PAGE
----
4 AIHW, 2006). The impacts of family and domestic violence for adult and child victims are pervasive, affecting all aspects of health and wellbeing. Family and domestic violence is the leading cause of: perceived and actual threats to safety for women and children (ABS, 2005; 2012); non-accidental injury and death for women aged between 15 and 44. (VicHealth 2004); homelessness for women and children (Tually, Faulkner, Cutler & Slatter, 2008); mental health diagnoses and substance misuse for women (Golding, 1999; Keys & Young, 1998); and physical and emotional harm (or risk of) for children (Humphreys 2007). The prevalence of family and domestic violence and the magnitude of its effects on the health and wellbeing of adult and child victims, is caused in part by the often inconsistent, incoherent and ineffective responses to the men at risk of or using violence.
5 This includes: engaging women and children around strategies to keep themselves safe in isolation of a response to the Perpetrator . This often leads to men who use violence being invisible' to the service system which can reduce women's confidence in the service response and exacerbate risk;. inconsistent responses/decision making within the criminal justice system;. siloed approaches to service delivery including agencies and organisations working in isolation with limited to no sharing of information or case coordination;. inadvertent collusion with perpetrators deflections, minimisations or victim blaming;. limited capacity to identify and respond to perpetrators of family and domestic violence when they present in non-violence related fields , substance misuse, mental health; and limited capacity to respond to men using violence who have complex or diverse needs such as co-occurring substance misuse or mental health issues, men with disability or English as a second language.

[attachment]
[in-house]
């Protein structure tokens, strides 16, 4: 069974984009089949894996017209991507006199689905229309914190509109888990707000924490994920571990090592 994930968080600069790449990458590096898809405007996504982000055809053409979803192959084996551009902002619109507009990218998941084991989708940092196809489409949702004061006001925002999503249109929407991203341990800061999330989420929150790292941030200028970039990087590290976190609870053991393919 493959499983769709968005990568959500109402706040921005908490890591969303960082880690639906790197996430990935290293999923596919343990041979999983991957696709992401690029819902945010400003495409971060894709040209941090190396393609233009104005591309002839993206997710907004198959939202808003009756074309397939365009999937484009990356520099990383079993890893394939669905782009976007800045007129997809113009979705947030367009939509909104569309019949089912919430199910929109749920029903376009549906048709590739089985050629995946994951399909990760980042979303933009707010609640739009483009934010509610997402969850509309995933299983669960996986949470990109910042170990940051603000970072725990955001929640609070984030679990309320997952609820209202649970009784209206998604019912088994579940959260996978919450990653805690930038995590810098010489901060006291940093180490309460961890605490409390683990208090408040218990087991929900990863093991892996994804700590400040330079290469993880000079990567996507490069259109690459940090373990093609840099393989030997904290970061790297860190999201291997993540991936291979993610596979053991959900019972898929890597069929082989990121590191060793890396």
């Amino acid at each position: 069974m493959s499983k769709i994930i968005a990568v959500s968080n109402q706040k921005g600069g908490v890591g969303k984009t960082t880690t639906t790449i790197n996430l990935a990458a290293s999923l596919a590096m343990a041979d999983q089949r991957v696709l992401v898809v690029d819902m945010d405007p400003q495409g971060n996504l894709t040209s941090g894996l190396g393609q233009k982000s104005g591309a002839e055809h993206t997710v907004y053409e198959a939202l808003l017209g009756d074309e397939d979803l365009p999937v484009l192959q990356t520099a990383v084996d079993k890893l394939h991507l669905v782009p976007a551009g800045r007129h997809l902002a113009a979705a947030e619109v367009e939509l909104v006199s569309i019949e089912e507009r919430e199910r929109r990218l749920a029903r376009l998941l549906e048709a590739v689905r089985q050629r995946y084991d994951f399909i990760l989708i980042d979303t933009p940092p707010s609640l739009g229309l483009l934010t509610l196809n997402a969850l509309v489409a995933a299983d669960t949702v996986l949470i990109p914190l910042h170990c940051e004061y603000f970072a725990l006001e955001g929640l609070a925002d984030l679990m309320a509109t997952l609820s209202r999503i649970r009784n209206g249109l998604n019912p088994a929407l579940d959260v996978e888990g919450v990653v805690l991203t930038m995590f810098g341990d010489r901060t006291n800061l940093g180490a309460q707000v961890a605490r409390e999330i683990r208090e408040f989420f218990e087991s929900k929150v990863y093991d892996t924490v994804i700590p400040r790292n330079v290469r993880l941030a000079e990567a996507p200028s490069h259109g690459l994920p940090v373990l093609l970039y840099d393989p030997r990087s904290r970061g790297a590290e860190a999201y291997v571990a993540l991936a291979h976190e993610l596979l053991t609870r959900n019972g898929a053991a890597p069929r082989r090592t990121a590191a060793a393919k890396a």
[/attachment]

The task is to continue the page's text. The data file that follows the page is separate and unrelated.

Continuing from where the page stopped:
6 As a result, the safety for women and children experiencing family and domestic violence is regularly undermined or compromised; men who use violence continue to do so without consequence; service providers feel increasingly frustrated and hamstrung; and violence supportive community attitudes are reinforced. To redress this situation, the Western Australian government has committed to improving the safety and outcomes for women and children experiencing family and domestic violence through introduction of an integrated and 2. Practice Standards for Perpetrator Intervention : Engaging and Responding to Men who are Perpetrators of Family and Domestic Violence accountable systems response that prioritises victim safety and Perpetrator accountability.